Paolo PeregoFollowSpecialista di sicurezza applicativa e certificato OSCP. Amo spaccare e ricostruire il codice in maniera più robusta, cintura nera di taekwon-do, marito e papà. Ranger Caotico buono, scrivo su @codiceinsicuro e @the_armoredcode.
Assignment #2: Create a reverse shell shellcode
parole - Lo leggerai in 19 minuti
The second assignment for SLAE certification is to create a standard reverse shell TCP
shellcode in assembler language. The shellcode will reverse connect to a specific IP address on a given port spawning a shell on the waiting process.
The IP address and the port number to connect should be easily configurable.
The assignment was written on an Ubuntu Linux 18.04, with a Linux kernel 4.15
The PoC for the reverse shell shellcode is straightforwardly easy. The C code will:
opens a socket
set destination IP and destination port
connects the socket to the designated endpoint
If the connect() call is successfull, then standard output, standard input and
standard error on the socket descriptor are redirected on the connected socket
and then spawn the shell using execve() system call.
As in the first assignement, when execve() it has been executed, the code in
the process text segment is substituted with the shell one, so there is no need
for an exit() call at the end of the PoC.
For all consideration and analysis about socket(), dup2() and execve() system
call please make sure to read the write-up for the first
about creating a bind shell shellcode.
In this assignement our protagonist is the connect() and a little trick to
handle null bytes in our shellcode.
All the lights are on the connect call in this assignment. The connect() will
create a link on the socket descriptor obtained by socket() to the destination
IP address and destination TCP port specifie in the (struct sockaddr *) data
In our sample IP address is “127.0.0.1”, localhost and the destination port is 4444.
Translating into assembler, there is no real magic. The system call we need is
362, and we need to push into the stack, the IP address an the TCP port in
network byte order.
If we put this implementation in our assembler file with socket(), dup2() and
execve() as the same as the first assignment, we obtain this code.
We compile it and we run it.
After having our reverse shell spawned, we’re happy but everything changes when
we notice null bytes in the shellcode. When we store “127.0.0.1” we introduce
I’ve got two paths here:
change the destination IP address for my assignment. Says eth0:1 is bound to
127.1.1.1 and override the problem.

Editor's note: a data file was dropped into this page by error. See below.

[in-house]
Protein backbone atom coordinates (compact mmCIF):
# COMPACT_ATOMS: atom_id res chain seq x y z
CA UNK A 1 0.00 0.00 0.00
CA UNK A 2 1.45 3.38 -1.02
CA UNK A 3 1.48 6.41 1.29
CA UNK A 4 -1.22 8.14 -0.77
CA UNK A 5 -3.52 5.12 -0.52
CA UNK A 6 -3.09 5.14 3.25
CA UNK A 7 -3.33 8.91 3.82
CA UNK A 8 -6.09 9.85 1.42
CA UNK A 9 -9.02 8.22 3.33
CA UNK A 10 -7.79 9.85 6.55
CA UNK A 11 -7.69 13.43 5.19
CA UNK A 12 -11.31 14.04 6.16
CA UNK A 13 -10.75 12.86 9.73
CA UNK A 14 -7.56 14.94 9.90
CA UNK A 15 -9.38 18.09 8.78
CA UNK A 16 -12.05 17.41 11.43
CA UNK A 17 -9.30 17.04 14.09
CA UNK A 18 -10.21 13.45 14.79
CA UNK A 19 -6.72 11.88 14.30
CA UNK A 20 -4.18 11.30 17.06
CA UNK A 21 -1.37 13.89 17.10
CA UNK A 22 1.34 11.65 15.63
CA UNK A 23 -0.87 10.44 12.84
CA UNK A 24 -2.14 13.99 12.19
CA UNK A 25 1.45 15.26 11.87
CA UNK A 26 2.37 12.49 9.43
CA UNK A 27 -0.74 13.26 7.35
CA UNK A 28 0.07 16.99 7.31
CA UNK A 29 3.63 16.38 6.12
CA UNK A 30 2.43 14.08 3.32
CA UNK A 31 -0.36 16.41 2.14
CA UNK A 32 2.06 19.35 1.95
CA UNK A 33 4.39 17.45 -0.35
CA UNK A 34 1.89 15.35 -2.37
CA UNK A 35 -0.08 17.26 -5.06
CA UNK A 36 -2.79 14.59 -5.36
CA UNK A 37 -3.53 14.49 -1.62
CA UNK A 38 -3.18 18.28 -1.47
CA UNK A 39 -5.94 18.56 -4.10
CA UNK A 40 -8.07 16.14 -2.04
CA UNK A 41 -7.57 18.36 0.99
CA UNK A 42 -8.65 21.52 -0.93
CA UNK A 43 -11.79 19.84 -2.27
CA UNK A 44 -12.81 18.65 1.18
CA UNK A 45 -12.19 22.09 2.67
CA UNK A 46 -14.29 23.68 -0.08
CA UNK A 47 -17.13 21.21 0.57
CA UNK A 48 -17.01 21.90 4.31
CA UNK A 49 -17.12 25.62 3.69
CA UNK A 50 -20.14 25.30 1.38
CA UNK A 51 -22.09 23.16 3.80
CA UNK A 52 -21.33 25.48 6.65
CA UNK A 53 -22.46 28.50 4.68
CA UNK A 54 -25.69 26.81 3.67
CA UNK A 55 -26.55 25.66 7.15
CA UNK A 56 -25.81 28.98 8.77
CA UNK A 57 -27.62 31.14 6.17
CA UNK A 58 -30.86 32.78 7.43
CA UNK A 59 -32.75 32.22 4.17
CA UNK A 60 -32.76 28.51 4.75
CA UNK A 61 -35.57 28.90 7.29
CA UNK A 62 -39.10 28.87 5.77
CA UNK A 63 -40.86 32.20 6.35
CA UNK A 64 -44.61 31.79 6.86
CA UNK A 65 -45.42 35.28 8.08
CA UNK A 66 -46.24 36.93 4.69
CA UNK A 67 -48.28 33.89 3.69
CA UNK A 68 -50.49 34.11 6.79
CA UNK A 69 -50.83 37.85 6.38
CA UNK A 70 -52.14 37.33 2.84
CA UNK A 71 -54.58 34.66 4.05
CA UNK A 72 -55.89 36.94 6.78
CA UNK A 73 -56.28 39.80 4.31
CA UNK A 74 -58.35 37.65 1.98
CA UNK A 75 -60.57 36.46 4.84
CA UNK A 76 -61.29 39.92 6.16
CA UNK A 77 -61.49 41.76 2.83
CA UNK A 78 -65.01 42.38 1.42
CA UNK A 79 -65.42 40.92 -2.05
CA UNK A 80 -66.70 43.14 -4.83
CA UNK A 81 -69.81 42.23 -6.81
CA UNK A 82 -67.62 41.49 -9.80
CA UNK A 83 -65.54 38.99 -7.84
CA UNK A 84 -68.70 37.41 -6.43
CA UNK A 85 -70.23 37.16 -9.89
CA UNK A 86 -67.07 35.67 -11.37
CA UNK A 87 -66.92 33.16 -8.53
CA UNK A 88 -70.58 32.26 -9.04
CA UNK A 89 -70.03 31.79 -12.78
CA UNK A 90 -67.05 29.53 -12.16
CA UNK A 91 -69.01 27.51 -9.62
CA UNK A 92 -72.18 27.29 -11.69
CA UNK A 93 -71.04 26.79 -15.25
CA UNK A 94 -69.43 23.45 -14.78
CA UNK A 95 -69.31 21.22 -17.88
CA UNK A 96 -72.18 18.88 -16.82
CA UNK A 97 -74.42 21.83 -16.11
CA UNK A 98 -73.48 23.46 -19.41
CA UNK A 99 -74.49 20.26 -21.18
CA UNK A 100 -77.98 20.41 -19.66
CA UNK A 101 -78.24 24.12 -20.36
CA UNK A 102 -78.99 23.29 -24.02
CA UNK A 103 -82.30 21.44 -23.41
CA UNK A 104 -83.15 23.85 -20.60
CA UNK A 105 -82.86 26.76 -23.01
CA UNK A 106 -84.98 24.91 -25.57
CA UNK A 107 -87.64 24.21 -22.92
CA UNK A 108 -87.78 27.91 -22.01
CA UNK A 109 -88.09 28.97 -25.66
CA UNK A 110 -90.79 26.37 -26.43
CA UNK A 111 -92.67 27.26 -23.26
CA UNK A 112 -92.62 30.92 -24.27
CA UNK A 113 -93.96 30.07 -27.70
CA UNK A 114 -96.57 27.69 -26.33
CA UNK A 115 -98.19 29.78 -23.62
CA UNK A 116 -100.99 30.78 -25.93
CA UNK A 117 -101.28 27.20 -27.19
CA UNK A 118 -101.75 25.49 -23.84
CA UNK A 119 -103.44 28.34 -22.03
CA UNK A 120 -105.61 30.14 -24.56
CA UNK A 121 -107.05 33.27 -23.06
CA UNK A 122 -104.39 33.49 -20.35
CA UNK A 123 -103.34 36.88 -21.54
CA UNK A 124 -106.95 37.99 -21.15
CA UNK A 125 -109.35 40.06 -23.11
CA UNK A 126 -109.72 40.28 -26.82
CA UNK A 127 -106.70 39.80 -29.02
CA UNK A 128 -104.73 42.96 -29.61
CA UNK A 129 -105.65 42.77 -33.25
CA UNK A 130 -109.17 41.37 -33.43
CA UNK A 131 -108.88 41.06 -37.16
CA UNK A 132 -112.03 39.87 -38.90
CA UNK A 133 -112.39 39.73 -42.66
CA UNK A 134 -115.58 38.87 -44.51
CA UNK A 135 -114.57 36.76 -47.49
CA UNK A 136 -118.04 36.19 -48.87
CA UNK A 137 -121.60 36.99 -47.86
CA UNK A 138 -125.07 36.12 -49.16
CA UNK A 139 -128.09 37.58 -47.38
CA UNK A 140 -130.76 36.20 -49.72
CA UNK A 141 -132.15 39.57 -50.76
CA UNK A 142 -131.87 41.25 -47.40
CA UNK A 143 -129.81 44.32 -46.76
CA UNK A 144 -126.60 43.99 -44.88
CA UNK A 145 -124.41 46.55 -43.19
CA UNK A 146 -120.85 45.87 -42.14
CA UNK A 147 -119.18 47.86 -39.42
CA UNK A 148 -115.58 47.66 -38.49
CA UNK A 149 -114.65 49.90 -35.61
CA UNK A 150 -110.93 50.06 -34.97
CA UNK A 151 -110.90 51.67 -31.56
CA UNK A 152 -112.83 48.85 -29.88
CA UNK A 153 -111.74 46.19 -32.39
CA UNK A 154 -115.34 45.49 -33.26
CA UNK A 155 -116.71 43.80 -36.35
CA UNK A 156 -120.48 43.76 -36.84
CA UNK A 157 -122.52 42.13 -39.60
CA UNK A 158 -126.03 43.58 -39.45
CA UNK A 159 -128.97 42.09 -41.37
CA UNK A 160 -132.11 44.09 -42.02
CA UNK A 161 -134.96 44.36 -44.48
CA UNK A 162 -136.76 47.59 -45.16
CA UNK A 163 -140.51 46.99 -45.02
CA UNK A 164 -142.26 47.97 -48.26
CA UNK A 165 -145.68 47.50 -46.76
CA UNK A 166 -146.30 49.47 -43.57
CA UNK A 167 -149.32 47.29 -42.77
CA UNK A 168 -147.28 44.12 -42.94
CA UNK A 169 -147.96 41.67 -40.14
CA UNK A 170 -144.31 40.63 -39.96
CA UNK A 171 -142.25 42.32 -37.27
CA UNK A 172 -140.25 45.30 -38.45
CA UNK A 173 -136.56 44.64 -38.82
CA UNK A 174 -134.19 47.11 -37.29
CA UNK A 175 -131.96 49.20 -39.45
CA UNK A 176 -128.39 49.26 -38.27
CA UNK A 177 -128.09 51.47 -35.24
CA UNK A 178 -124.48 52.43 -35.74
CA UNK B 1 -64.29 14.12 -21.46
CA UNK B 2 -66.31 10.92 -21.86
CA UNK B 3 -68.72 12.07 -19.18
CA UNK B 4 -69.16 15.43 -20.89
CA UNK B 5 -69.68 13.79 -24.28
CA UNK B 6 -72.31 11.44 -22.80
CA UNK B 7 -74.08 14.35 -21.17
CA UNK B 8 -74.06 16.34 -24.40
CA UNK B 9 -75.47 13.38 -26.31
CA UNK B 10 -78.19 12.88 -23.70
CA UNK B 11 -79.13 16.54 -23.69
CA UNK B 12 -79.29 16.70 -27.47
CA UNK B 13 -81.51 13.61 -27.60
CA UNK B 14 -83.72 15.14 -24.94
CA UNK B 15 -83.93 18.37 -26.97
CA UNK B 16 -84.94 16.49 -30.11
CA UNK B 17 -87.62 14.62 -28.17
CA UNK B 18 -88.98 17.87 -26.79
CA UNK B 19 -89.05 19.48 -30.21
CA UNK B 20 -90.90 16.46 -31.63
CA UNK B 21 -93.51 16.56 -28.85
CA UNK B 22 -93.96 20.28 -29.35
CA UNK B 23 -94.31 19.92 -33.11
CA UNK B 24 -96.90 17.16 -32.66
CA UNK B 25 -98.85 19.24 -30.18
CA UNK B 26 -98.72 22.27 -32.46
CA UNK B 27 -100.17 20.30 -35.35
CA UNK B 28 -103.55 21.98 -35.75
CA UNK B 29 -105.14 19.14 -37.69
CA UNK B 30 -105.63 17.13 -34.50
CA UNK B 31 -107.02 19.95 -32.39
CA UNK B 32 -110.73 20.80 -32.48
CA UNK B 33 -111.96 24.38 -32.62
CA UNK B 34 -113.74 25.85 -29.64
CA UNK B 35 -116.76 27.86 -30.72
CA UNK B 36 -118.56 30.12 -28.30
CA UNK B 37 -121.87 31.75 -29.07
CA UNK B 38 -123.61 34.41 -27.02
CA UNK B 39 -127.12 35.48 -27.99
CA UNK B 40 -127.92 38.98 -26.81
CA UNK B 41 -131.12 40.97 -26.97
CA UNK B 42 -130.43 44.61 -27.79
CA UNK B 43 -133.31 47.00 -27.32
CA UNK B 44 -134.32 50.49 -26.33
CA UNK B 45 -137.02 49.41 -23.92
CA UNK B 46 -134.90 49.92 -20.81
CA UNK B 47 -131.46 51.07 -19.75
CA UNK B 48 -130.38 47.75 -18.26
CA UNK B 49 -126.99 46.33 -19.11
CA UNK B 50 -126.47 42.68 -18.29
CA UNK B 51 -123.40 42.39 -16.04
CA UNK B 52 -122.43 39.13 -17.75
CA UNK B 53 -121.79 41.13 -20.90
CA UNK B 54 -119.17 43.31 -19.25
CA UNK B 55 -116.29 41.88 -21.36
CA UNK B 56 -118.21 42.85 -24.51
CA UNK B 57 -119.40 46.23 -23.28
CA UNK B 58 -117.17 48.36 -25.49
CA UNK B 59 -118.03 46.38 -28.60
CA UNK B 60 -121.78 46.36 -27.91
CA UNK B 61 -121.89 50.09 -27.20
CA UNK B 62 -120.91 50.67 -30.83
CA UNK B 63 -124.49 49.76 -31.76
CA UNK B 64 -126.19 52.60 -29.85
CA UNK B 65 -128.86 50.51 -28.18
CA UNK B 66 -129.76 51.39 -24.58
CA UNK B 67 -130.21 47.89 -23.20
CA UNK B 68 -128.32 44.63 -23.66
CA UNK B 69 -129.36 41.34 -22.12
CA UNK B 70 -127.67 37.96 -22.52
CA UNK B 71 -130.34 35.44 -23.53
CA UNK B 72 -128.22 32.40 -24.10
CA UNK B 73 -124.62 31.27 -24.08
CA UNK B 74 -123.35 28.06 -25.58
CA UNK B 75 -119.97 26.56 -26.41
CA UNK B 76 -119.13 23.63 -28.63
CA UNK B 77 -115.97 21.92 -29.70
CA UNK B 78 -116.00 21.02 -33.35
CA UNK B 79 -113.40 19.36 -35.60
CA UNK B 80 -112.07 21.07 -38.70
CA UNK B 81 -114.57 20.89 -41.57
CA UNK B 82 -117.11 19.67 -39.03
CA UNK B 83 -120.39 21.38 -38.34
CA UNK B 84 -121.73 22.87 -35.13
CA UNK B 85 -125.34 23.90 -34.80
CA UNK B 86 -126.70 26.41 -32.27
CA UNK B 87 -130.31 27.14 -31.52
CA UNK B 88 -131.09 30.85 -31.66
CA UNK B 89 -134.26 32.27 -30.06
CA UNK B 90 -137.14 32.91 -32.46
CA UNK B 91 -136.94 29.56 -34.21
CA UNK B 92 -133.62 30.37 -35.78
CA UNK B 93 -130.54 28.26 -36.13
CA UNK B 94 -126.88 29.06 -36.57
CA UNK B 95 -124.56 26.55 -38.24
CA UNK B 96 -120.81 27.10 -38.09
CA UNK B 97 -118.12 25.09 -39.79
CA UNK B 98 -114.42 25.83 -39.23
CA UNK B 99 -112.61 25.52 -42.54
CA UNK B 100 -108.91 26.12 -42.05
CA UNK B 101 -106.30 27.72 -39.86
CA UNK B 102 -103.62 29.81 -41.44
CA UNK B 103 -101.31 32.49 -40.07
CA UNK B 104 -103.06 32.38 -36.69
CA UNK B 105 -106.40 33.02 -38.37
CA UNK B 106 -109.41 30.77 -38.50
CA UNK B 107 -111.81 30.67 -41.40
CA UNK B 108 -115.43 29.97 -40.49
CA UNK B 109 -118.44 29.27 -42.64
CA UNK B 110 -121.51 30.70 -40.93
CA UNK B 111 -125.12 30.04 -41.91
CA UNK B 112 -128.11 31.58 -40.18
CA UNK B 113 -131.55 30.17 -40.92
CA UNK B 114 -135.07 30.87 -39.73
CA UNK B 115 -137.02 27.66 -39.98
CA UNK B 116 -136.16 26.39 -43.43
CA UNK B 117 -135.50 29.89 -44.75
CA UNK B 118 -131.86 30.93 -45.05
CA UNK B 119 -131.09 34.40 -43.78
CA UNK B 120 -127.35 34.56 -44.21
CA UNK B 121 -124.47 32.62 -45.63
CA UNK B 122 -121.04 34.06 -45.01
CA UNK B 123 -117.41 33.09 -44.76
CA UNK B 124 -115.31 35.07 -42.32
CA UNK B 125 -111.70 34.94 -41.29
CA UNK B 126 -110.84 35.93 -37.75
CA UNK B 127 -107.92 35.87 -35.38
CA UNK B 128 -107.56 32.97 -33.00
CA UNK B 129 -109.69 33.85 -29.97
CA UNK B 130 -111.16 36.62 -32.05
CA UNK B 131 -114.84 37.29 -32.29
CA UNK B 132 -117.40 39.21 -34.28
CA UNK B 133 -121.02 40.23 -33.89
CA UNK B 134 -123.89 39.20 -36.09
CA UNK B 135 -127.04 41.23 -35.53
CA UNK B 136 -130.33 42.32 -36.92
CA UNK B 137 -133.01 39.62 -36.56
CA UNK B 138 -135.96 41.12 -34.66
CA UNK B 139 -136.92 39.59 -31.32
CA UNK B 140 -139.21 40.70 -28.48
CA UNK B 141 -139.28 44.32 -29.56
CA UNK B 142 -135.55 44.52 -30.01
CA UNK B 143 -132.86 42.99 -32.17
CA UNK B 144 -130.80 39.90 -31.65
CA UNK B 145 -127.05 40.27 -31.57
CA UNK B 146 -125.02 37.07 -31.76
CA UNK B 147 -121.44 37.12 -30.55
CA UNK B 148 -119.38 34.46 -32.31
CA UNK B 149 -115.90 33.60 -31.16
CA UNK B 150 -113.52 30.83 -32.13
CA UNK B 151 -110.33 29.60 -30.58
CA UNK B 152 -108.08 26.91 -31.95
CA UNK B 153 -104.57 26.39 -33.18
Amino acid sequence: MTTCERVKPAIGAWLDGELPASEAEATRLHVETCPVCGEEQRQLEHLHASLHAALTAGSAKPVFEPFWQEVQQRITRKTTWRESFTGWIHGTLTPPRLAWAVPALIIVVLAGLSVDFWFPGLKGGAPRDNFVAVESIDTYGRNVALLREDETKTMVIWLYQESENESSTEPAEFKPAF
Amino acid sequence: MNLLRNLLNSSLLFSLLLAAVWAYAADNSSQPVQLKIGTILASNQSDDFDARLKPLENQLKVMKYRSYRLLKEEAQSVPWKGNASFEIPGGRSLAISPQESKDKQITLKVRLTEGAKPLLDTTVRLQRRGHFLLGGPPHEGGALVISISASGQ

finding a good solution since IP addresses can have 0
The good solution I found, was to encode in some way the IP address I store
into the shellcode and then introduce some instructions to decode it before
putting into the stack.
From the logical operands math, there is one operator I can use to easily
decode an encoded value: XOR.
A xor B
The interesting math property applied to XOR is that, given two numbers A and
B, if A XOR B = C, then C XOR B is equal to A.
In my code, A will be the IP address and B a value chosen as encoding KEY and C
the value I put in my shellcode to avoid 0 bytes. If in the assembly, I xor
again the encoded value with the same encoding key, I will obtain the starting
IP address value.
Choosing a good encoding key is the point. Connecting to “255.255.255.255”, the
broadcasting address on a TCP connection is a non sense, so 0xFFFFFFFF can be a
good encoding key.
I xor-ed 0x0100007f with 0xffffffff and I putted the result into my assembly
code, in EAX register. Then I xor-ed EAX with 0xffffffff again and I pushed the
resulst into the stack.
As you can see, now our shellcode still works and there are no NULL bytes into
Error checking on connect()
As you may see, since the assignment requirement asked to spawn the reverse
shell if the connection succeeded, there is a small error check to make sure
the shellcode won’t try to spawn a shell on a faulty socket descriptor.
The assembly code
Putting all pieces together, this is the second assignment solution in assembler.
After having compiled the assembler source file with compile.sh script shell, I
used scdump.sh script to dump the shellcode.
I added this shellcode into the same C program used in the first assignment to
test our shellcode and I executed it in order to check the payload is correct.
Please note that compile.sh script uses -fno-stack-protector -z execstack flags
in order to disable stack protection mechanisms in Linux Operating System.
And now, let’s write some helper code in order to tweak our shellcode.
Assignment request was that both IP address and destination PORT number, would
be easy to configure.
The following python script takes two arguments, an IP and a port number
Both of them are putted in network by order and then translated do hexdecimal.
Code in action
Running our shellcode, we had a reverse shell on port 4444 on address 127.0.0.1
as shown in this video.
Using scdump.sh helper, I extracted the shellcode from the binary tool and
inserted in the shellcode.c helper program.
As you can see from the video, after compiling the C code, disabling stack
protection and run it.
On another terminal, there is a netcat listening on port 4444, waiting for
reverse connection. As you can see, reverse shell was successfully spawned on
Now, with the python script I changed the reverse shell destination port to
1337 and as we can see our shellcode works as expected.
SLAE Exam Statement
This blog post has been created for completing the requirements of the SecurityTube Linux Assembly Expert certification: